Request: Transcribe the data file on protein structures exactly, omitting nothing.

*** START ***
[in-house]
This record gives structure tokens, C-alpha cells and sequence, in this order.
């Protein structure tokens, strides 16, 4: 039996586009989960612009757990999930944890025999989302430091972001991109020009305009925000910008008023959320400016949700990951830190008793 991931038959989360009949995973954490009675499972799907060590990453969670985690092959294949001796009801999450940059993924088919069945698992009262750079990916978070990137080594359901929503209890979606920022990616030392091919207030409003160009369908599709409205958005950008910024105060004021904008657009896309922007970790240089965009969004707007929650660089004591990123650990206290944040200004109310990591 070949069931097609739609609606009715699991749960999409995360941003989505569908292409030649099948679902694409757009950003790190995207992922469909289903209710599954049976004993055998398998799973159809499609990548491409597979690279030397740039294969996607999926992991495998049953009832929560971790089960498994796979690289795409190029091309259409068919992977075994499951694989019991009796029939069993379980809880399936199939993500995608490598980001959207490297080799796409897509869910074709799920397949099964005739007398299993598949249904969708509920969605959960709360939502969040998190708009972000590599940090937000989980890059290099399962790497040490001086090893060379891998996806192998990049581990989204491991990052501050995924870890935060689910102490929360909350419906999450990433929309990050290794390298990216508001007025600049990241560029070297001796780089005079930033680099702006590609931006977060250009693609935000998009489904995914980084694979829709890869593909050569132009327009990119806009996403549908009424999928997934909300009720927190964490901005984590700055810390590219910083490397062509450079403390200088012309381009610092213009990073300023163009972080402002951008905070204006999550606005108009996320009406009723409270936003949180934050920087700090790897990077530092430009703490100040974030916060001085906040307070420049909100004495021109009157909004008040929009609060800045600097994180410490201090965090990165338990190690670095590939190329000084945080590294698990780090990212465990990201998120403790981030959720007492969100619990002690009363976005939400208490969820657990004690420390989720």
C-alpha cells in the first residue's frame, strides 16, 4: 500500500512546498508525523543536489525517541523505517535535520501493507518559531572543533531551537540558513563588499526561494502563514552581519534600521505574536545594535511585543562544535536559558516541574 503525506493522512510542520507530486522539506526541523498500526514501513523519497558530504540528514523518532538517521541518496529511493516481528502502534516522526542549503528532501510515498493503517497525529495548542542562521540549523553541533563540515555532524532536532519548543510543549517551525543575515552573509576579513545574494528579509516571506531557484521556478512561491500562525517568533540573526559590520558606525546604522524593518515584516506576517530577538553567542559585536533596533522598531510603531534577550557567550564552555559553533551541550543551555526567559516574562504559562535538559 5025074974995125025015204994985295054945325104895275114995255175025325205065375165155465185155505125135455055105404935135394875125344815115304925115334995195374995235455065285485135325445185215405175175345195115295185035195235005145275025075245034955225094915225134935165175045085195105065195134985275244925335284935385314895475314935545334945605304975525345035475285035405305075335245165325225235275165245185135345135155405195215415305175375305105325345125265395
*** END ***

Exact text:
[in-house]
This record gives structure tokens, C-alpha cells and sequence, in this order.
């Protein structure tokens, strides 16, 4: 039996586009989960612009757990999930944890025999989302430091972001991109020009305009925000910008008023959320400016949700990951830190008793 991931038959989360009949995973954490009675499972799907060590990453969670985690092959294949001796009801999450940059993924088919069945698992009262750079990916978070990137080594359901929503209890979606920022990616030392091919207030409003160009369908599709409205958005950008910024105060004021904008657009896309922007970790240089965009969004707007929650660089004591990123650990206290944040200004109310990591 070949069931097609739609609606009715699991749960999409995360941003989505569908292409030649099948679902694409757009950003790190995207992922469909289903209710599954049976004993055998398998799973159809499609990548491409597979690279030397740039294969996607999926992991495998049953009832929560971790089960498994796979690289795409190029091309259409068919992977075994499951694989019991009796029939069993379980809880399936199939993500995608490598980001959207490297080799796409897509869910074709799920397949099964005739007398299993598949249904969708509920969605959960709360939502969040998190708009972000590599940090937000989980890059290099399962790497040490001086090893060379891998996806192998990049581990989204491991990052501050995924870890935060689910102490929360909350419906999450990433929309990050290794390298990216508001007025600049990241560029070297001796780089005079930033680099702006590609931006977060250009693609935000998009489904995914980084694979829709890869593909050569132009327009990119806009996403549908009424999928997934909300009720927190964490901005984590700055810390590219910083490397062509450079403390200088012309381009610092213009990073300023163009972080402002951008905070204006999550606005108009996320009406009723409270936003949180934050920087700090790897990077530092430009703490100040974030916060001085906040307070420049909100004495021109009157909004008040929009609060800045600097994180410490201090965090990165338990190690670095590939190329000084945080590294698990780090990212465990990201998120403790981030959720007492969100619990002690009363976005939400208490969820657990004690420390989720």
C-alpha cells in the first residue's frame, strides 16, 4: 500500500512546498508525523543536489525517541523505517535535520501493507518559531572543533531551537540558513563588499526561494502563514552581519534600521505574536545594535511585543562544535536559558516541574 503525506493522512510542520507530486522539506526541523498500526514501513523519497558530504540528514523518532538517521541518496529511493516481528502502534516522526542549503528532501510515498493503517497525529495548542542562521540549523553541533563540515555532524532536532519548543510543549517551525543575515552573509576579513545574494528579509516571506531557484521556478512561491500562525517568533540573526559590520558606525546604522524593518515584516506576517530577538553567542559585536533596533522598531510603531534577550557567550564552555559553533551541550543551555526567559516574562504559562535538559 5025074974995125025015204994985295054945325104895275114995255175025325205065375165155465185155505125135455055105404935135394875125344815115304925115334995195374995235455065285485135325445185215405175175345195115295185035195235005145275025075245034955225094915225134935165175045085195105065195134985275244925335284935385314895475314935545334945605304975525345035475285035405305075335245165325225235275165245185135345135155405195215415305175375305105325345125265395